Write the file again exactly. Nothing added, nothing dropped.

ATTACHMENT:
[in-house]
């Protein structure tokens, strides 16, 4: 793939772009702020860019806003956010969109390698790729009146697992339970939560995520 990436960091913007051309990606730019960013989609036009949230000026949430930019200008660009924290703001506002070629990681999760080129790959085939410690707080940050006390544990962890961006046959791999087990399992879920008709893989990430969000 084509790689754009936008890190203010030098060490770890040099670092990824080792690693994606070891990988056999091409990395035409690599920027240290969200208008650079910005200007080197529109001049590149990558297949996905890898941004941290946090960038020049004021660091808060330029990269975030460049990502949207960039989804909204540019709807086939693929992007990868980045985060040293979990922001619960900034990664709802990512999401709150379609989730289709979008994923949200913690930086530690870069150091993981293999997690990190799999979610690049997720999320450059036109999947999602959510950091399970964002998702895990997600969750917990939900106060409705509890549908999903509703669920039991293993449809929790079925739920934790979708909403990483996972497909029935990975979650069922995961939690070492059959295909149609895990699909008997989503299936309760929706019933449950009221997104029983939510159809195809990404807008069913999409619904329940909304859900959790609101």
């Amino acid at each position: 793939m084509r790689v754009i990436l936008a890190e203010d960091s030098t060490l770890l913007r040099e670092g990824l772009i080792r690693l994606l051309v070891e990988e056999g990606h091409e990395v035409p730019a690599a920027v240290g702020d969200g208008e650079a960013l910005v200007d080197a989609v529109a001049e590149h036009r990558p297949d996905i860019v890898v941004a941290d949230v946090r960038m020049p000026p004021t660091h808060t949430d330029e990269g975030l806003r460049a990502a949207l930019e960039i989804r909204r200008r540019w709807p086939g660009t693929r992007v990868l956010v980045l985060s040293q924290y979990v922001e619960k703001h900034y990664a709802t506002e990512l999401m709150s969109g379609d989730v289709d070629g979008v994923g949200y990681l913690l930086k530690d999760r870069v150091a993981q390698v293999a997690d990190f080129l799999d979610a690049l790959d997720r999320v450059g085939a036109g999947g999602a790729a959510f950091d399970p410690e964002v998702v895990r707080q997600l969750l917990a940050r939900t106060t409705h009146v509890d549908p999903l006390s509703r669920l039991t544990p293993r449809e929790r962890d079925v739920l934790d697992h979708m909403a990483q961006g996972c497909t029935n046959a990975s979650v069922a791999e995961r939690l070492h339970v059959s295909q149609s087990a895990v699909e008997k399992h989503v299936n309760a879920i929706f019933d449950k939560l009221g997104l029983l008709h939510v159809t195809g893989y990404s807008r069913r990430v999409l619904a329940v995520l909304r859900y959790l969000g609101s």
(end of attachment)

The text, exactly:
[in-house]
């Protein structure tokens, strides 16, 4: 793939772009702020860019806003956010969109390698790729009146697992339970939560995520 990436960091913007051309990606730019960013989609036009949230000026949430930019200008660009924290703001506002070629990681999760080129790959085939410690707080940050006390544990962890961006046959791999087990399992879920008709893989990430969000 084509790689754009936008890190203010030098060490770890040099670092990824080792690693994606070891990988056999091409990395035409690599920027240290969200208008650079910005200007080197529109001049590149990558297949996905890898941004941290946090960038020049004021660091808060330029990269975030460049990502949207960039989804909204540019709807086939693929992007990868980045985060040293979990922001619960900034990664709802990512999401709150379609989730289709979008994923949200913690930086530690870069150091993981293999997690990190799999979610690049997720999320450059036109999947999602959510950091399970964002998702895990997600969750917990939900106060409705509890549908999903509703669920039991293993449809929790079925739920934790979708909403990483996972497909029935990975979650069922995961939690070492059959295909149609895990699909008997989503299936309760929706019933449950009221997104029983939510159809195809990404807008069913999409619904329940909304859900959790609101």
């Amino acid at each position: 793939m084509r790689v754009i990436l936008a890190e203010d960091s030098t060490l770890l913007r040099e670092g990824l772009i080792r690693l994606l051309v070891e990988e056999g990606h091409e990395v035409p730019a690599a920027v240290g702020d969200g208008e650079a960013l910005v200007d080197a989609v529109a001049e590149h036009r990558p297949d996905i860019v890898v941004a941290d949230v946090r960038m020049p000026p004021t660091h808060t949430d330029e990269g975030l806003r460049a990502a949207l930019e960039i989804r909204r200008r540019w709807p086939g660009t693929r992007v990868l956010v980045l985060s040293q924290y979990v922001e619960k703001h900034y990664a709802t506002e990512l999401m709150s969109g379609d989730v289709d070629g979008v994923g949200y990681l913690l930086k530690d999760r870069v150091a993981q390698v293999a997690d990190f080129l799999d979610a690049l790959d997720r999320v450059g085939a036109g999947g999602a790729a959510f950091d399970p410690e964002v998702v895990r707080q997600l969750l917990a940050r939900t106060t409705h009146v509890d549908p999903l006390s509703r669920l039991t544990p293993r449809e929790r962890d079925v739920l934790d697992h979708m909403a990483q961006g996972c497909t029935n046959a990975s979650v069922a791999e995961r939690l070492h339970v059959s295909q149609s087990a895990v699909e008997k399992h989503v299936n309760a879920i929706f019933d449950k939560l009221g997104l029983l008709h939510v159809t195809g893989y990404s807008r069913r990430v999409l619904a329940v995520l909304r859900y959790l969000g609101s």